“Amazon was a little more strategic in the things they were trying to accomplish with this Prime Day. It’s clearly an event that they’re using to attract more marketplace sellers,” Black told WGB. “Emphasizing that they are going to be partners for small businesses gives those businesses all the more reason to be on their platform, and in addition it presents an alternative to Shopify.”

Supply chain challenges surrounding some historically popular Prime Day items opened the door for lower profile items in many brands’ portfolios this June, noted Black.

“Small businesses make Amazon successful,” he said. “We’re in a volatile situation with the supply chain. The more they can have sellers make sure they have the selection consumers want.

“One of the linchpins of Amazon’s advantage is their marketplace,” Black continued “It has continued to be one of the major drivers of their flywheel for selection. The more small businesses they can attract, the bigger their selection is going to get and that’s always been their mission in terms of their competitive advantage.”

While Amazon undoubtedly benefited from the expansive inventory its small business partnerships provided on Prime Day, it also used the sales event to promote its own brands.

Profitero’s Sandy Skrovan reported that “in electronics, nine of the top 25 biggest winners were Amazon devices. In home and kitchen, five of the top 25 biggest winners (20% of the list) were AmazonBasics/Amazon-owned brands (based on our initial cut of the data after the first 12 hours). In pet, three of the top five biggest winners were Amazon brands, including Wag, after Day 1.”

Prime Day Fever

With Prime Day, Amazon has created a major sales event “from nothing” that helps brands sell through massive amounts of inventory at key times of the year, Black said. Prime Day is essentially the new Black Friday, so much so that Walmart and Target have joined the action, offering their own highly competitive deals during the same time period.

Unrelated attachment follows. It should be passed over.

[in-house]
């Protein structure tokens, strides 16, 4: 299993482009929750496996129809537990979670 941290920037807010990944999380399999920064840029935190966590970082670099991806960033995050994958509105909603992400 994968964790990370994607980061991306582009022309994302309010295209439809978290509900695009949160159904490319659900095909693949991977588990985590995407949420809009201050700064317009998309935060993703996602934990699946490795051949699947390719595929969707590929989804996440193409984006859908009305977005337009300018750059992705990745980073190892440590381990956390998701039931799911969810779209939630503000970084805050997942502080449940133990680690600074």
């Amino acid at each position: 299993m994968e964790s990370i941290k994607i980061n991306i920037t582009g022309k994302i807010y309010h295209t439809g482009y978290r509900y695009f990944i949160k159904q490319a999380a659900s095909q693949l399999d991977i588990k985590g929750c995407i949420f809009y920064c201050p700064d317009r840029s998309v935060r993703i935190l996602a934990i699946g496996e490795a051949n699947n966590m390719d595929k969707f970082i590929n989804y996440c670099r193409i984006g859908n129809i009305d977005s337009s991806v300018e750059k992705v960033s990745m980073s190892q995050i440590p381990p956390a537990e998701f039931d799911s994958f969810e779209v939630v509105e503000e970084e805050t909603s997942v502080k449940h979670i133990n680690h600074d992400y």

Prior to Prime Day, Profitero conducted a survey that revealed the majority of consumers intended to shop around this Prime Day.

“Prime Day has become more than just Amazon’s event; it’s a signal to the market and consumers that all retailers [are going to offer deals],” Black said. “Does that have an affect from taking away from Prime Day? Probably, but I still think that a lot of the deals that are being run on other retailers’ sites are different,” he said. “There’s some overlap, but they’re making choices. The don’t want to get into this game where they’re all offering the same products and matching prices.

“Prime Day does a couple of things,” continued Black. “First and foremost Prime Day was designed to attract prime members. It was the best reason for consumers to sign up for Prime membership. And now it's an opportunity to showcase to small businesses that they can be a platform for them to grow. Small businesses see the advertising Amazon does for Prime Day and the money they put behind it, and they want to be a part of it.”